Chris, how do people get along? I'm assuming you wouldn't mind folks calling you up to, to share some insights and give them some feedback on how they're going through their transition process. How do people get ahold of you? 

Christopher Butler: Yeah, absolutely. So super easy to find the best place to be LinkedIn, Christopher Butler.

Very big headshot. Like just like this space here is very easy to find. But I'm more than happy to speak to anyone with. Questions concerns because I've been there. I know what it's like. It was absolutely. I had a knot in my chest for a year, not knowing what was going to accept the job offer for, until 11 months into my year.

So where I did not know if I was going to have a job that my, my day of getting out of the army. So I'm here to help, happy to have conversations or help anyone. With concerns they have 

Scott Tucker: now Wealth so much, Chris. And I appreciate what you're doing to what's the spread the Wealth.

No, what's that phrase. Do they made a movie out of it? Pay it forward. That kind of thing anyways, but no, I really appreciate you coming on Chris and for everybody else, make sure you subscribe to the show where we're growing. We're growing slowly, but it's been great. Having so many people on actually getting a lot of views on our posts.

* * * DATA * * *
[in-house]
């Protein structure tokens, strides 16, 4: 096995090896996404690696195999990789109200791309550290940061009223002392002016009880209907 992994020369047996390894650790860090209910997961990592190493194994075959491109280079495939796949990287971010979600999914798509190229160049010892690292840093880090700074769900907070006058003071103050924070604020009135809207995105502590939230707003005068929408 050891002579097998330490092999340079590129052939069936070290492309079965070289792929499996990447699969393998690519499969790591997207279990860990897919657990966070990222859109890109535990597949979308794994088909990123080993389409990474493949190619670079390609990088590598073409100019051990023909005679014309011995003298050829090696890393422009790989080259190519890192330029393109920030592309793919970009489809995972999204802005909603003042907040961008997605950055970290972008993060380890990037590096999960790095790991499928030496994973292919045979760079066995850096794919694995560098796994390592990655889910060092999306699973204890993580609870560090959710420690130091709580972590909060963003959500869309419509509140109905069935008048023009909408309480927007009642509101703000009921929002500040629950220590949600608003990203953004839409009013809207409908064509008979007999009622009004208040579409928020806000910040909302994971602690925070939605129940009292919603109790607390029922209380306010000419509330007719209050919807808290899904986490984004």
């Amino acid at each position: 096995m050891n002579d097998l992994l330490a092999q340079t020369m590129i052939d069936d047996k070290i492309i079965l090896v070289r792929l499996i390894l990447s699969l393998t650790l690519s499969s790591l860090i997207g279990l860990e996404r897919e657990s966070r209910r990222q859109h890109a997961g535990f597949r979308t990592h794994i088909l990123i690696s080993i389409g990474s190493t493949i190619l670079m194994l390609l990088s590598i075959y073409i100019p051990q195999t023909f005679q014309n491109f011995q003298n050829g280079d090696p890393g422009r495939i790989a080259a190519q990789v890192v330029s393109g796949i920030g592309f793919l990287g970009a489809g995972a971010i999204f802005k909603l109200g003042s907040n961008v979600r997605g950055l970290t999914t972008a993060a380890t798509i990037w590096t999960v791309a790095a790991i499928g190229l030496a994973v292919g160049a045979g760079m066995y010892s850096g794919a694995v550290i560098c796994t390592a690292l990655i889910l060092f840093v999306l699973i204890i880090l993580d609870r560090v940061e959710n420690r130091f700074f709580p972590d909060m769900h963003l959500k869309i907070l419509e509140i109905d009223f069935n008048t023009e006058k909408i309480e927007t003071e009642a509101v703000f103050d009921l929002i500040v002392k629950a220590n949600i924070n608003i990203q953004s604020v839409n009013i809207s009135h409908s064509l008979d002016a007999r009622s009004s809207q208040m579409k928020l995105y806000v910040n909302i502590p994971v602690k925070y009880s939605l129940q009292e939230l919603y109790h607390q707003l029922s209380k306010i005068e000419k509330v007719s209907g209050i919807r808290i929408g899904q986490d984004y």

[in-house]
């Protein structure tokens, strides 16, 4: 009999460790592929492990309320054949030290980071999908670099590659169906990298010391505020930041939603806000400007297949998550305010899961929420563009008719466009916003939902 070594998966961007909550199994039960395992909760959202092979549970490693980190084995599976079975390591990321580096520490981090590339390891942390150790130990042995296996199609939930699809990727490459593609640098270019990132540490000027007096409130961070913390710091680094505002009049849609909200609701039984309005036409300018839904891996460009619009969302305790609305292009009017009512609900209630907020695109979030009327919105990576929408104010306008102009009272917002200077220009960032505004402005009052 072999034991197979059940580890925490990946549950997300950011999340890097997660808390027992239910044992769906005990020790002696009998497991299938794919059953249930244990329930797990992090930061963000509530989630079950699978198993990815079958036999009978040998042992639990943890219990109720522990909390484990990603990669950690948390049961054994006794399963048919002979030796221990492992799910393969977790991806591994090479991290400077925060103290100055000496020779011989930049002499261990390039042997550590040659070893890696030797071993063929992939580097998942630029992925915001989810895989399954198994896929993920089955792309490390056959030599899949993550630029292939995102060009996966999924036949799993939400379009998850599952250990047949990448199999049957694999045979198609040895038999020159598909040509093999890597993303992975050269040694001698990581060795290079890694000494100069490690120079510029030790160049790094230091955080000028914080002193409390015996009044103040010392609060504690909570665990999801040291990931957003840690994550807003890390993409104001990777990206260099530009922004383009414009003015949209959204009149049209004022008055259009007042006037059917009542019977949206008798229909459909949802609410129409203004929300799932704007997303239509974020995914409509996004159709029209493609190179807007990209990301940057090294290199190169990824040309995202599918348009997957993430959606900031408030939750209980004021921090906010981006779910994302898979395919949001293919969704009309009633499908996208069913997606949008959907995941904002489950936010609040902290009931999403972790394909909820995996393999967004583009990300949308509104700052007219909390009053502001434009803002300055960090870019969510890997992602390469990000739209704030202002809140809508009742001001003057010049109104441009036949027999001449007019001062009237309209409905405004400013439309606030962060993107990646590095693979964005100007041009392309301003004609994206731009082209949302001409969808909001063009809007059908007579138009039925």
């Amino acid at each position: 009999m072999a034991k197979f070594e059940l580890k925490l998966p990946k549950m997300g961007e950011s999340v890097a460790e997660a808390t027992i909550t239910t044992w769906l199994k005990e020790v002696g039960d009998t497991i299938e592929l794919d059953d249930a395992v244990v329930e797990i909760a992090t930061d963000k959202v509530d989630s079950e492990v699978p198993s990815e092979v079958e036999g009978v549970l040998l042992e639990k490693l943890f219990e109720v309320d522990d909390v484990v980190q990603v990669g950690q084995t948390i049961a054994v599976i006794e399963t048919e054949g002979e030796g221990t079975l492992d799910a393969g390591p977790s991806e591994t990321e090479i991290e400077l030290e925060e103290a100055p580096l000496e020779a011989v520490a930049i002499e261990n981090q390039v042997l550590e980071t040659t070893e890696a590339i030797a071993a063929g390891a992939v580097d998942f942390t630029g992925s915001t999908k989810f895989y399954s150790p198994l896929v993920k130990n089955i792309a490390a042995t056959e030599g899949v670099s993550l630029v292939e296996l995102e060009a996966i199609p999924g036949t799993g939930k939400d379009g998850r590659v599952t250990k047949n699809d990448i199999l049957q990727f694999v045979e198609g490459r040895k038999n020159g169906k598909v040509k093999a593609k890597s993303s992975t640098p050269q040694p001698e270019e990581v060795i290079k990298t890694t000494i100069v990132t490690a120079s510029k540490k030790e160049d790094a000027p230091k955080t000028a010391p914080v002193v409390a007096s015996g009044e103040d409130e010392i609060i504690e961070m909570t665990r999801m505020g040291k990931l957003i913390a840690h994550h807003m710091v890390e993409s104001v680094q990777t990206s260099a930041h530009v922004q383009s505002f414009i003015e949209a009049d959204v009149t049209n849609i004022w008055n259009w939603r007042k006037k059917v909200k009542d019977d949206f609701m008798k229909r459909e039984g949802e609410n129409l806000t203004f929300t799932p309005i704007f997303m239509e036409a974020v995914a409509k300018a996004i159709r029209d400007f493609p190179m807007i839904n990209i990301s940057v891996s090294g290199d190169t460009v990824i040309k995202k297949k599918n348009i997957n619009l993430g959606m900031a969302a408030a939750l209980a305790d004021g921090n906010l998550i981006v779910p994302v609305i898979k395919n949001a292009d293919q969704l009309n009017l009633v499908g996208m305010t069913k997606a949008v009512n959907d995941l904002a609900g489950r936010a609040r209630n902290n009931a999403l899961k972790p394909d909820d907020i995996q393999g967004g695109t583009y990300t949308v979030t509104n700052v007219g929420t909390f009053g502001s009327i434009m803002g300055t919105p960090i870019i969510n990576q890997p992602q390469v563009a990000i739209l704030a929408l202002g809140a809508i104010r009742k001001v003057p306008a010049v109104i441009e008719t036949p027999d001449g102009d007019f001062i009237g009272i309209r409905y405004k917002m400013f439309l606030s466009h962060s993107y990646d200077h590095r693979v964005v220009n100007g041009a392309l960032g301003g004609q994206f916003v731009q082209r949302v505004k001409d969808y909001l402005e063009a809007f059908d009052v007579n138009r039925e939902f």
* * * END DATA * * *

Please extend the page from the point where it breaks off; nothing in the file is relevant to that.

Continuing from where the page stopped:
Please share these videos. We know veterans are always looking to learn a little bit something new, learn somebody else's secret something you hadn't thought of. Hadn't even heard of it before. And that's definitely, it was a great topic of today's show. So we will see you again, 

About the author 

Scott R. Tucker

Scott R. Tucker is an author, speaker and the founder of US VetWealth, a lifestyle and financial consulting brand that helps service members go from paychecks and government benefits to wealth and liberty. He likes to say, "I Help The 1% Who Serve Our Country Become The 1% Who Influence It." A West Point graduate, serial world traveler, military financial expert, and entrepreneur, Scott brings valuable experience and insight to those who have sacrificed so much in service to our country.